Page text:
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THE AISLE SEAT - by Mike McGranaghan


Admit it: you clicked on this review because of that title, didn't you? It's okay - I understand completely. But before you go thinking that I've started reviewing porn, let me say that the new-to-DVD Itty Bitty Titty Committee is actually just the most recent film from Jamie Babbit, an independent filmmaker who also gave us The Quiet and But I'm a Cheerleader as well multiple episodes of TV's "Gilmore Girls."

The premise is quite simple. Melonie Diaz (Be Kind Rewind) stars as Anna, a young woman who has just been dumped by her female lover. She works as a receptionist at a plastic surgery clinic where women come to have their bodies (particularly their breasts) enhanced. The flat-chested Anna harbors some of the same insecurities as the clientele: is she less attractive for not being big-busted?

Leaving work one night, Anna notices another young woman spray-painting feminist slogans on the building. She is Sadie (Nicole Vicius), the leading member of an underground female advocacy group called Clits In Action. (Subtle, yes?) Anna becomes infatuated with Sadie and soon joins the group as they use Fight Club-esque tactics to save Los Angeles from breast implants, sexual advertising, and stick-thin window mannequins. Their primary message is that all body types are beautiful despite what the male establishment wants women to believe. Eventually, the attraction between Anna and Sadie grows to undeniable proportions, but that is complicated by the fact that Sadie is technically in a relationship with Courtney (Melanie Mayron), an older woman whose feminist activism takes on a more traditional form. There seems to be more conflict than love between them, but Sadie is perpetually unable to break away.

Itty Bitty Titty Committee is part of the so-called movement dubbed "queer cinema," although I've never really bought into labels like that because a good movie can be enjoyed by anyone, regardless of demographics. Nevertheless, it does feature a sensitive depiction of same-sex romances. There's an interesting dynamic between Anna and Sadie, and between Sadie and Courtney. You get the impression that Courtney - with her intelligence, experience, and sophisticated determination - unlocked a world of possibility in her younger partner's mind. Sadie may have decided to take more radical approaches in activism, yet you can feel how her reluctance to leave the relationship is driven by a profound respect. At the same time, Sadie serves a similar role to Anna, who is mixed-up and confused and in the C.I.A. finds a way to express things she's felt but never been able to verbalize. Sadie shows her how to stand up for what she believes in.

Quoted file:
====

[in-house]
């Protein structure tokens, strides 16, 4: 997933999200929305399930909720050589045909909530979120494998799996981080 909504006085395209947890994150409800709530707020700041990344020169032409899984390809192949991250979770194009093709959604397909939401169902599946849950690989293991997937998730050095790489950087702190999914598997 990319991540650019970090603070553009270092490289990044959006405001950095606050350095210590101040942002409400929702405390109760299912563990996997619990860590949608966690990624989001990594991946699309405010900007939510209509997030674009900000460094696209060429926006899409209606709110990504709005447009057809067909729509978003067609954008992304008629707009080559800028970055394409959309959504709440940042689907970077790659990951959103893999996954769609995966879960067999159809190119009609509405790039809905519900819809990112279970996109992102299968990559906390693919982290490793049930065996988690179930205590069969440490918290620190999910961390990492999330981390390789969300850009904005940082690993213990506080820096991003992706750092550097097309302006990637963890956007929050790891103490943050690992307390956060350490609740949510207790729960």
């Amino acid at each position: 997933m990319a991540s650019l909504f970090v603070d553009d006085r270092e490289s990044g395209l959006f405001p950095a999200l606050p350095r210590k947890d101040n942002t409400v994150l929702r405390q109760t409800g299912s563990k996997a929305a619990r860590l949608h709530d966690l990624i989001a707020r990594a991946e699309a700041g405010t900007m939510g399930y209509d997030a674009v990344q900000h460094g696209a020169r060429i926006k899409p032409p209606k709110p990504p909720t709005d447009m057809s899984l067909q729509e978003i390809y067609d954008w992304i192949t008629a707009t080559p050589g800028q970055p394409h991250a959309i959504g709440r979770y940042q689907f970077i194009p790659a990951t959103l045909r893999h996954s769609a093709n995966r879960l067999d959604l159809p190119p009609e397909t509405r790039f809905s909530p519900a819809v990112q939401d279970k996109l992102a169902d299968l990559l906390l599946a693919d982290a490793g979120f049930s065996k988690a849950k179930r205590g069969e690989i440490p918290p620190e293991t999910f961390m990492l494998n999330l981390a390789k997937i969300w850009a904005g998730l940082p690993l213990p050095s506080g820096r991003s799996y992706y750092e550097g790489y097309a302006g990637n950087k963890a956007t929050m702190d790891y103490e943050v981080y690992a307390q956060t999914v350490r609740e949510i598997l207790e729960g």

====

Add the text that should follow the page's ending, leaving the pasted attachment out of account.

I really liked the way the movie handles these relationships. Babbit paces the film well, mixing the darkly humorous activism scenes with more tender character-driven moments. The performances are strong too. Melonie Diaz and Nicole Vicius are both understated and realistic in their roles. They create three-dimensional characters whose mutual journey it's easy to get caught up in and care about.

Regrettably, there's some very bad news: I was totally with Itty Bitty Titty Committee until its last act. I've seen many movies go off the rails in the home stretch, but never as badly as this. After 75 minutes of carefully establishing the characters and situations, the film comes up with the single most preposterous ending I've ever witnessed in a motion picture. The climactic act of rebellion pulled off by the women is so absurd, so patently impossible, that it took me out of the movie altogether. I'd even go so far as to call it insulting to the intelligence of the audience. We've been duped into believing that this is a human story - one about young women finding themselves and accepting themselves for who they are. Then we get the grand finale in which they do something that no one could ever in a million years do, and we realize that IBTC isn't really about its characters, but rather about trying to make some Grand Statement. It shouldn't have bothered. The human stuff was far more thoughtful and powerful than the ridiculous stunt we see at the end. The finale only serves to undermine everything that has come before it. What's worse is that we're expected to condone/admire their stunt which, underneath the sheer absurdness of it, basically amounts to an act of terrorism.

There is still much to admire here, but I can't give Itty Bitty Titty Committee a full endorsement. I spent much of its running time enjoying the characters and watching how their relationships unfolded, but I walked away furious that a movie would have the nerve to try to pull such an asinine stunt in its final act. My best advice: watch it for a little over an hour, then hit the stop button.

( 1/2 out of four)

Itty Bitty Titty Committee is unrated but contains adult language, sexuality, and brief nudity. The running time is 1 hour and 28 minutes.

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